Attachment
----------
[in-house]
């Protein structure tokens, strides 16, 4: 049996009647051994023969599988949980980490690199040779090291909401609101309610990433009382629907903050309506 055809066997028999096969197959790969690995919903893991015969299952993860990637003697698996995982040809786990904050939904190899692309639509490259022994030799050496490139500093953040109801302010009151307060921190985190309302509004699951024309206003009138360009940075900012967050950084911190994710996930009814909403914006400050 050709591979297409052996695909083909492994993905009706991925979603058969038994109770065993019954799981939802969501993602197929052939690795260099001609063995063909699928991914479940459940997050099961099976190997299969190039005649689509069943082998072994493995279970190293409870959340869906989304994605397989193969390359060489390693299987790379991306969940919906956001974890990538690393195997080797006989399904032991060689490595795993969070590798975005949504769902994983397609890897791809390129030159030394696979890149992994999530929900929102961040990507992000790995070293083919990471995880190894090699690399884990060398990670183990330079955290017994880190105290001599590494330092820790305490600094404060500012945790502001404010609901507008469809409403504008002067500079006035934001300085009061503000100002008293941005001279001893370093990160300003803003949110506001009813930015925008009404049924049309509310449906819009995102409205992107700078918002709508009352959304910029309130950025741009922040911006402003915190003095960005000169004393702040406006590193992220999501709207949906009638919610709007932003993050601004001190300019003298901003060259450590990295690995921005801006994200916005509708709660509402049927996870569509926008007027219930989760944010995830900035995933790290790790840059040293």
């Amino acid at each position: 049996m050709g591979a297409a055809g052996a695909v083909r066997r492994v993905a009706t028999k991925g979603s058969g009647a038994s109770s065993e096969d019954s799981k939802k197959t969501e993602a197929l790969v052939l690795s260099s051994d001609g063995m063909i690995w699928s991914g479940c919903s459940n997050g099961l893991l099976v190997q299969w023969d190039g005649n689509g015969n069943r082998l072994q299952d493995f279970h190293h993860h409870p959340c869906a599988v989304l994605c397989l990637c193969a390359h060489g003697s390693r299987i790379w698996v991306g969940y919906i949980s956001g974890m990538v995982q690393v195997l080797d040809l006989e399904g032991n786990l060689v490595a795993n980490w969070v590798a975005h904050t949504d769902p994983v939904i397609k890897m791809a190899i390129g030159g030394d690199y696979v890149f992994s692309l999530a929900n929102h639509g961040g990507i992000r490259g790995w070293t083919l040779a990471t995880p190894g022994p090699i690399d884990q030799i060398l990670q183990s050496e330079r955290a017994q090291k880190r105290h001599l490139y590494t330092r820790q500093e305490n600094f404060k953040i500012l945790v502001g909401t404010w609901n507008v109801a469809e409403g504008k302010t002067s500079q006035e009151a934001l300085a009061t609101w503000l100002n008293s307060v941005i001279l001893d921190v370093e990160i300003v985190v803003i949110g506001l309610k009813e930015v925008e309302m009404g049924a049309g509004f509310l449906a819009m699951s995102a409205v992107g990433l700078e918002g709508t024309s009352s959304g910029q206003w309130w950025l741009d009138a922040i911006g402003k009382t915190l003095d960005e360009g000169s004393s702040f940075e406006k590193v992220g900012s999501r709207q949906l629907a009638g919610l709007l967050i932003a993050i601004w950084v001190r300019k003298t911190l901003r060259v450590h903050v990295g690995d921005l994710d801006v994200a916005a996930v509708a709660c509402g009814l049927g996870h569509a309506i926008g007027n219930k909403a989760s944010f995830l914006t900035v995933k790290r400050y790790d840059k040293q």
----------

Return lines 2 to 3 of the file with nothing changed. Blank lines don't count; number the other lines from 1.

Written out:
């Protein structure tokens, strides 16, 4: 049996009647051994023969599988949980980490690199040779090291909401609101309610990433009382629907903050309506 055809066997028999096969197959790969690995919903893991015969299952993860990637003697698996995982040809786990904050939904190899692309639509490259022994030799050496490139500093953040109801302010009151307060921190985190309302509004699951024309206003009138360009940075900012967050950084911190994710996930009814909403914006400050 050709591979297409052996695909083909492994993905009706991925979603058969038994109770065993019954799981939802969501993602197929052939690795260099001609063995063909699928991914479940459940997050099961099976190997299969190039005649689509069943082998072994493995279970190293409870959340869906989304994605397989193969390359060489390693299987790379991306969940919906956001974890990538690393195997080797006989399904032991060689490595795993969070590798975005949504769902994983397609890897791809390129030159030394696979890149992994999530929900929102961040990507992000790995070293083919990471995880190894090699690399884990060398990670183990330079955290017994880190105290001599590494330092820790305490600094404060500012945790502001404010609901507008469809409403504008002067500079006035934001300085009061503000100002008293941005001279001893370093990160300003803003949110506001009813930015925008009404049924049309509310449906819009995102409205992107700078918002709508009352959304910029309130950025741009922040911006402003915190003095960005000169004393702040406006590193992220999501709207949906009638919610709007932003993050601004001190300019003298901003060259450590990295690995921005801006994200916005509708709660509402049927996870569509926008007027219930989760944010995830900035995933790290790790840059040293």
């Amino acid at each position: 049996m050709g591979a297409a055809g052996a695909v083909r066997r492994v993905a009706t028999k991925g979603s058969g009647a038994s109770s065993e096969d019954s799981k939802k197959t969501e993602a197929l790969v052939l690795s260099s051994d001609g063995m063909i690995w699928s991914g479940c919903s459940n997050g099961l893991l099976v190997q299969w023969d190039g005649n689509g015969n069943r082998l072994q299952d493995f279970h190293h993860h409870p959340c869906a599988v989304l994605c397989l990637c193969a390359h060489g003697s390693r299987i790379w698996v991306g969940y919906i949980s956001g974890m990538v995982q690393v195997l080797d040809l006989e399904g032991n786990l060689v490595a795993n980490w969070v590798a975005h904050t949504d769902p994983v939904i397609k890897m791809a190899i390129g030159g030394d690199y696979v890149f992994s692309l999530a929900n929102h639509g961040g990507i992000r490259g790995w070293t083919l040779a990471t995880p190894g022994p090699i690399d884990q030799i060398l990670q183990s050496e330079r955290a017994q090291k880190r105290h001599l490139y590494t330092r820790q500093e305490n600094f404060k953040i500012l945790v502001g909401t404010w609901n507008v109801a469809e409403g504008k302010t002067s500079q006035e009151a934001l300085a009061t609101w503000l100002n008293s307060v941005i001279l001893d921190v370093e990160i300003v985190v803003i949110g506001l309610k009813e930015v925008e309302m009404g049924a049309g509004f509310l449906a819009m699951s995102a409205v992107g990433l700078e918002g709508t024309s009352s959304g910029q206003w309130w950025l741009d009138a922040i911006g402003k009382t915190l003095d960005e360009g000169s004393s702040f940075e406006k590193v992220g900012s999501r709207q949906l629907a009638g919610l709007l967050i932003a993050i601004w950084v001190r300019k003298t911190l901003r060259v450590h903050v990295g690995d921005l994710d801006v994200a916005a996930v509708a709660c509402g009814l049927g996870h569509a309506i926008g007027n219930k909403a989760s944010f995830l914006t900035v995933k790290r400050y790790d840059k040293q």